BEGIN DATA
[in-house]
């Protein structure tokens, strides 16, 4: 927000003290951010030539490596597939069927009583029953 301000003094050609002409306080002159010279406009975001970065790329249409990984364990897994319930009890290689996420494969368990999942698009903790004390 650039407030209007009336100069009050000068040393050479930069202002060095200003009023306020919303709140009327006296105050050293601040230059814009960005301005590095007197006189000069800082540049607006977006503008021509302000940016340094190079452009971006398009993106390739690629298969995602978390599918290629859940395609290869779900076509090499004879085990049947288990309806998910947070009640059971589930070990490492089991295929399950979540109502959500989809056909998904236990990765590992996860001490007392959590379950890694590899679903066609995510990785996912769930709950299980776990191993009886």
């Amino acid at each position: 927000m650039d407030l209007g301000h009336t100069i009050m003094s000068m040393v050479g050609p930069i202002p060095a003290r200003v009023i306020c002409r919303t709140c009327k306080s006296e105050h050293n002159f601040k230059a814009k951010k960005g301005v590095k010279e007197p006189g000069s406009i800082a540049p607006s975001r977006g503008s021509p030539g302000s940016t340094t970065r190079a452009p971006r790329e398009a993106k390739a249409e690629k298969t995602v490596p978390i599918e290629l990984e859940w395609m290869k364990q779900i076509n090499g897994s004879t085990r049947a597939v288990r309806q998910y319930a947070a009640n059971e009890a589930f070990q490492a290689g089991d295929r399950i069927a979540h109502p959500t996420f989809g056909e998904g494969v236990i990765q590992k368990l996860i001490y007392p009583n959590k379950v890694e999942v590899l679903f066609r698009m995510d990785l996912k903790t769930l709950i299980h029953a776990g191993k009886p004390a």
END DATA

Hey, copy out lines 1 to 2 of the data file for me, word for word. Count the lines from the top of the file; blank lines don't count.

[in-house]
């Protein structure tokens, strides 16, 4: 927000003290951010030539490596597939069927009583029953 301000003094050609002409306080002159010279406009975001970065790329249409990984364990897994319930009890290689996420494969368990999942698009903790004390 650039407030209007009336100069009050000068040393050479930069202002060095200003009023306020919303709140009327006296105050050293601040230059814009960005301005590095007197006189000069800082540049607006977006503008021509302000940016340094190079452009971006398009993106390739690629298969995602978390599918290629859940395609290869779900076509090499004879085990049947288990309806998910947070009640059971589930070990490492089991295929399950979540109502959500989809056909998904236990990765590992996860001490007392959590379950890694590899679903066609995510990785996912769930709950299980776990191993009886």